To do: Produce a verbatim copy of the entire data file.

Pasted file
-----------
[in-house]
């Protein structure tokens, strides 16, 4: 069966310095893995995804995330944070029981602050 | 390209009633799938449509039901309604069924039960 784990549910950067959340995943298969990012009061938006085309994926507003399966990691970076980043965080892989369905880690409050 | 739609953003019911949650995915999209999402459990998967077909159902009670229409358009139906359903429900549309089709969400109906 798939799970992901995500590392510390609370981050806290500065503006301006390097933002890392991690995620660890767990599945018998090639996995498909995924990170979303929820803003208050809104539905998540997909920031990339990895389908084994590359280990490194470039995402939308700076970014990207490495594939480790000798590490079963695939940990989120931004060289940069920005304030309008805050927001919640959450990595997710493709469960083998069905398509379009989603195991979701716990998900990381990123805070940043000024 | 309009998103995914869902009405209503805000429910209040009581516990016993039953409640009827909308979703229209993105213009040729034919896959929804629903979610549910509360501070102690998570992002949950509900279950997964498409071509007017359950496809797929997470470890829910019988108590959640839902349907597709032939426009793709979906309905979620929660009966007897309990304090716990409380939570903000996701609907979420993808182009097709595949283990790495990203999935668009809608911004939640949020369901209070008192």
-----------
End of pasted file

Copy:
[in-house]
């Protein structure tokens, strides 16, 4: 069966310095893995995804995330944070029981602050 | 390209009633799938449509039901309604069924039960 784990549910950067959340995943298969990012009061938006085309994926507003399966990691970076980043965080892989369905880690409050 | 739609953003019911949650995915999209999402459990998967077909159902009670229409358009139906359903429900549309089709969400109906 798939799970992901995500590392510390609370981050806290500065503006301006390097933002890392991690995620660890767990599945018998090639996995498909995924990170979303929820803003208050809104539905998540997909920031990339990895389908084994590359280990490194470039995402939308700076970014990207490495594939480790000798590490079963695939940990989120931004060289940069920005304030309008805050927001919640959450990595997710493709469960083998069905398509379009989603195991979701716990998900990381990123805070940043000024 | 309009998103995914869902009405209503805000429910209040009581516990016993039953409640009827909308979703229209993105213009040729034919896959929804629903979610549910509360501070102690998570992002949950509900279950997964498409071509007017359950496809797929997470470890829910019988108590959640839902349907597709032939426009793709979906309905979620929660009966007897309990304090716990409380939570903000996701609907979420993808182009097709595949283990790495990203999935668009809608911004939640949020369901209070008192």